Brown v Board of Education: Its Promises, Its Failures and Its Successes
A "Brown v Board" Context and Legacy Presentation
When the Brown v Board of Education decision came down in 1954, part of American society rejoiced in the possibility of the end of inequality; part sought actively to subvert the Brown decision. This lecture by Walter Leonard examines the landmark decision, its history and impact. Sponsoring organizations may request the speaker to focus on one of three areas: The Road to Brown from 1852 to 1954; The Brown Decisions 1954 and 1955 and Its Immediate Impact; or The Brown Decision Fifty Years Later with Some Prognostication about the Future. Adult audiences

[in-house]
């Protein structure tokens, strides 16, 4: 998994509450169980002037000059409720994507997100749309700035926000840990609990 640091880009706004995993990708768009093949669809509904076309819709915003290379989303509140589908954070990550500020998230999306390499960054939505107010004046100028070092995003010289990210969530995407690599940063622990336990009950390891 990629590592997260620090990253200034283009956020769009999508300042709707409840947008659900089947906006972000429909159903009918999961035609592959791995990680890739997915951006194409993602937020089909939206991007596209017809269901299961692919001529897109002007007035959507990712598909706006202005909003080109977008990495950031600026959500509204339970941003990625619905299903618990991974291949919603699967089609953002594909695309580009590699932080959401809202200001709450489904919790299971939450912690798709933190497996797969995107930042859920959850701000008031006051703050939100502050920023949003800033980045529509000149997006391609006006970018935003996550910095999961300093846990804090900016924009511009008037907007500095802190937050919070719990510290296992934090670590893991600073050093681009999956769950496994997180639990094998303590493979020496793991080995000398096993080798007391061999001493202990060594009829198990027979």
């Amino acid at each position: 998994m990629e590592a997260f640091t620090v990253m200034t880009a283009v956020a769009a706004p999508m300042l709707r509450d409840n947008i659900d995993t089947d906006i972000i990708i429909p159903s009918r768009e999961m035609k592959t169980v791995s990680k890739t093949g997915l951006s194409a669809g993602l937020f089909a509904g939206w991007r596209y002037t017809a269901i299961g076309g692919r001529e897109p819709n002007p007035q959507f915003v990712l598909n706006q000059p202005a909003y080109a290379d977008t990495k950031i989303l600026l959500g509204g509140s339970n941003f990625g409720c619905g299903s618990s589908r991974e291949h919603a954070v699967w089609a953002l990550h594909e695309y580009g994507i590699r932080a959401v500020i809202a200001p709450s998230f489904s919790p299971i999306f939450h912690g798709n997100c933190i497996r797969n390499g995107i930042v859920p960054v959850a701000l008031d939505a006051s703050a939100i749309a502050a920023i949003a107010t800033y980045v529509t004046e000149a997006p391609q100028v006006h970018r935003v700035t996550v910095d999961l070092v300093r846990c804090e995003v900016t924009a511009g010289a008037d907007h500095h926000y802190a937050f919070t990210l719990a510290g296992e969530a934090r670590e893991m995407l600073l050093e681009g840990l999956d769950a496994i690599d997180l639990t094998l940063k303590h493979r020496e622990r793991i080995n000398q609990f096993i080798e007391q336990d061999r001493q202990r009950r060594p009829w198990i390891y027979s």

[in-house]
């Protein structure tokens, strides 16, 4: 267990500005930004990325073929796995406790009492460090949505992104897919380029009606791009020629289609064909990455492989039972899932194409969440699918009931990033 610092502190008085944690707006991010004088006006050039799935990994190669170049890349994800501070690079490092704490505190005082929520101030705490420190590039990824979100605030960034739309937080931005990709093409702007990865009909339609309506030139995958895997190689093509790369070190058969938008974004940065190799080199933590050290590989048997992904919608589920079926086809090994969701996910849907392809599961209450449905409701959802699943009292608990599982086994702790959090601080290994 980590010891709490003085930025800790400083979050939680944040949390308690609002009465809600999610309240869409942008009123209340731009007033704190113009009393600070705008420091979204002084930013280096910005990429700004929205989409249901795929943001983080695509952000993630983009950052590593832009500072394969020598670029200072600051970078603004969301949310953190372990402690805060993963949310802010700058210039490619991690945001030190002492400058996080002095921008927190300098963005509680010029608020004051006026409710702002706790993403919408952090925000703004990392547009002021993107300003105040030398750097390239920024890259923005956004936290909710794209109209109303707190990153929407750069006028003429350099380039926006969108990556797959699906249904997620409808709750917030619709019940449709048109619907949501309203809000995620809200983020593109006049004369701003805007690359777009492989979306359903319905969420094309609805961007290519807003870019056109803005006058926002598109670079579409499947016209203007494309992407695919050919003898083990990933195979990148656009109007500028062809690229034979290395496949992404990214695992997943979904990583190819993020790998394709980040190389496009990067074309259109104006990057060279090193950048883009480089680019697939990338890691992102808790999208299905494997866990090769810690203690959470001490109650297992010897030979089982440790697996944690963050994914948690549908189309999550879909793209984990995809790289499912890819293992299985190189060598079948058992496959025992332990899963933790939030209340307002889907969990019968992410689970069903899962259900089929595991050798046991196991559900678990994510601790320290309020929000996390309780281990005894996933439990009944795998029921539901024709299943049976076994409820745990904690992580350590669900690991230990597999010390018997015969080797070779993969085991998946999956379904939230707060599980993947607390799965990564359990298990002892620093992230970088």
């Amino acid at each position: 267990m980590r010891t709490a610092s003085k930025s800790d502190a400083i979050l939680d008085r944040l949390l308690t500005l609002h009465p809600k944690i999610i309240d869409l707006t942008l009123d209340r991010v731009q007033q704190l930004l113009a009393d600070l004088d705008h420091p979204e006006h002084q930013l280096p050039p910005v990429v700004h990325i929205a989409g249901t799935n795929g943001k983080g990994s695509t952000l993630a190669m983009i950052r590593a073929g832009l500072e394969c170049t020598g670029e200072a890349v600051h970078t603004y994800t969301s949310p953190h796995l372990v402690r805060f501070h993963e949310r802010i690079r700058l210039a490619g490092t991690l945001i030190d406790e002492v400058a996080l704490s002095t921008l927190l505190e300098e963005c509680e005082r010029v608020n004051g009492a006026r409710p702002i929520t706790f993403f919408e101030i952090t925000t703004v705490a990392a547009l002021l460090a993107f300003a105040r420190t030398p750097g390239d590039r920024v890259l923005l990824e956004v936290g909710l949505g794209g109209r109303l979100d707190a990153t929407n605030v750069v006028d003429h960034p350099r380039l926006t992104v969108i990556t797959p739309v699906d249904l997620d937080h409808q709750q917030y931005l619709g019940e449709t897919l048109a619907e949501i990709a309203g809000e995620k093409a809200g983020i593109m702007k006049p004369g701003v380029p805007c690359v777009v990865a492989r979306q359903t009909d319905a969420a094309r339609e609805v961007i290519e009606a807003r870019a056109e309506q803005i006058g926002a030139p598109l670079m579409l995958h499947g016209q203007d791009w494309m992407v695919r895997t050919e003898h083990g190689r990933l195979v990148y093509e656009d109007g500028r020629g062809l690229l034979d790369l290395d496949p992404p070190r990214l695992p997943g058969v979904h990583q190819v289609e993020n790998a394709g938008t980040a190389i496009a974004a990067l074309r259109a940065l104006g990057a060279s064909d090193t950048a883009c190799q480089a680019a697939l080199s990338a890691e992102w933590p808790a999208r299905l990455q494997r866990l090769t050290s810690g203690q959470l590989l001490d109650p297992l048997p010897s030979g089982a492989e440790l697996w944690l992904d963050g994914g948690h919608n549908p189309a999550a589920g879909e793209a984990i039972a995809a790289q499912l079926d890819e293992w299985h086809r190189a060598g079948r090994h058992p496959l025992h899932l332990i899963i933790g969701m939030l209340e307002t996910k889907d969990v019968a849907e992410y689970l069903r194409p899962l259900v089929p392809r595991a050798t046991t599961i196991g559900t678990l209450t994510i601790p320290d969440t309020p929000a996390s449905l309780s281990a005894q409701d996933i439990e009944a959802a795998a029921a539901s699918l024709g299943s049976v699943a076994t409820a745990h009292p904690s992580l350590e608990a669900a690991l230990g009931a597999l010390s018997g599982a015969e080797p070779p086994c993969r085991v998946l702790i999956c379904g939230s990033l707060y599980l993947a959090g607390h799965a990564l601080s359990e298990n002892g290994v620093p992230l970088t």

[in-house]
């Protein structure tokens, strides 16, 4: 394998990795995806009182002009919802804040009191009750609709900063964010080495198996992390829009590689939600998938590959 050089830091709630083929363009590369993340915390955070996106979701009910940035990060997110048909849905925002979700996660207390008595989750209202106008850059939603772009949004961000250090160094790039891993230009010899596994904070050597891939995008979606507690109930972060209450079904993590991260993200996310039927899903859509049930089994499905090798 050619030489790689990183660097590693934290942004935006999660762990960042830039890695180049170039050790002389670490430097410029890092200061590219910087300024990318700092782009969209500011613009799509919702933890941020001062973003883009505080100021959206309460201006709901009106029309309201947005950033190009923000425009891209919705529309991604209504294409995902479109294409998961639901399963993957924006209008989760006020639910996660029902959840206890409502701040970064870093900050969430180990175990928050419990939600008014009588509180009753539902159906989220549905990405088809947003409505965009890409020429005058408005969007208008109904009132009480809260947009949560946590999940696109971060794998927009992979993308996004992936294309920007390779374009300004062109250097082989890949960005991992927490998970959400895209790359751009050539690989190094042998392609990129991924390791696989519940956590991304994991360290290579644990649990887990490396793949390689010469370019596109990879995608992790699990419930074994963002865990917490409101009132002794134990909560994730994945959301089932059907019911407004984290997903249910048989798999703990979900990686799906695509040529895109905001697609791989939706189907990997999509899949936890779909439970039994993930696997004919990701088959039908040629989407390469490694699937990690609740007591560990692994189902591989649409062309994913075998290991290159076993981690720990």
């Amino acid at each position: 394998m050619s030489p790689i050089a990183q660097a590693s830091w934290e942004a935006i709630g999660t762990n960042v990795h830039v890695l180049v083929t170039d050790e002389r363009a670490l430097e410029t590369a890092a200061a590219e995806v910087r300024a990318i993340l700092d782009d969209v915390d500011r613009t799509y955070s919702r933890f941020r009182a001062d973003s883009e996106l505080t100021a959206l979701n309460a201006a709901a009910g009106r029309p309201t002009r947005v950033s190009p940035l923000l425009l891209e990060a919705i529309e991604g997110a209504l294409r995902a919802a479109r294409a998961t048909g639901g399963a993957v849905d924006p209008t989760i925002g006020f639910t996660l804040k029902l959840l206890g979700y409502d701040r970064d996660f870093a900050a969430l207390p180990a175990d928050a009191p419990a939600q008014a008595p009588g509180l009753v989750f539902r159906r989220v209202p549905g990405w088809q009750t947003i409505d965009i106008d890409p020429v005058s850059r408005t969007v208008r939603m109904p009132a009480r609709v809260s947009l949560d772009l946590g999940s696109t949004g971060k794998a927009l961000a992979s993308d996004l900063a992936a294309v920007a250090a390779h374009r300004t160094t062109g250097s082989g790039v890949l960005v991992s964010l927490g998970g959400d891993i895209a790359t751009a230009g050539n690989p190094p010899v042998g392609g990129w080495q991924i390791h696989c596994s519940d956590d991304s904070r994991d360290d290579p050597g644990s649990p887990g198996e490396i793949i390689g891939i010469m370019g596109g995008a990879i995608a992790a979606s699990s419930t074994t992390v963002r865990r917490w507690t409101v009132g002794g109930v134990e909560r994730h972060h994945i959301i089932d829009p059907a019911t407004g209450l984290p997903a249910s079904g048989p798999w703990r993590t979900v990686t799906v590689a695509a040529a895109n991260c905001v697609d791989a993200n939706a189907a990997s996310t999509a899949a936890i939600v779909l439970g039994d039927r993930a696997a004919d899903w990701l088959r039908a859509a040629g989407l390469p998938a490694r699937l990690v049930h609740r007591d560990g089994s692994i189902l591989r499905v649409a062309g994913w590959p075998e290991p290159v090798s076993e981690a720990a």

Walter J. Leonard is a distinguished scholar and former president of Fisk University. He served as Special Assistant to the President of Harvard University and was Assistant Dean of both the Howard University School of Law and the Harvard University Law School. He was the founding chairman of the W.E.B. Du Bois Institute at Harvard University. Dr. Leonard has published widely and has served on the boards of major foundations, educational institutions, and corporations. He attended Morehouse College, Atlanta University’s Graduate School of Business, the Howard University School of Law, and the Harvard University Business School. In recent years Dr. Leonard has been elected a Visiting Scholar of the Centre for Socio-Legal Studies, and recently elected an Honorary Member of Wolfson College, University of Oxford. The Centre for Socio-Legal Studies has created two special Fellowships to be held at the Centre in honor of Dr. Walter J. Leonard.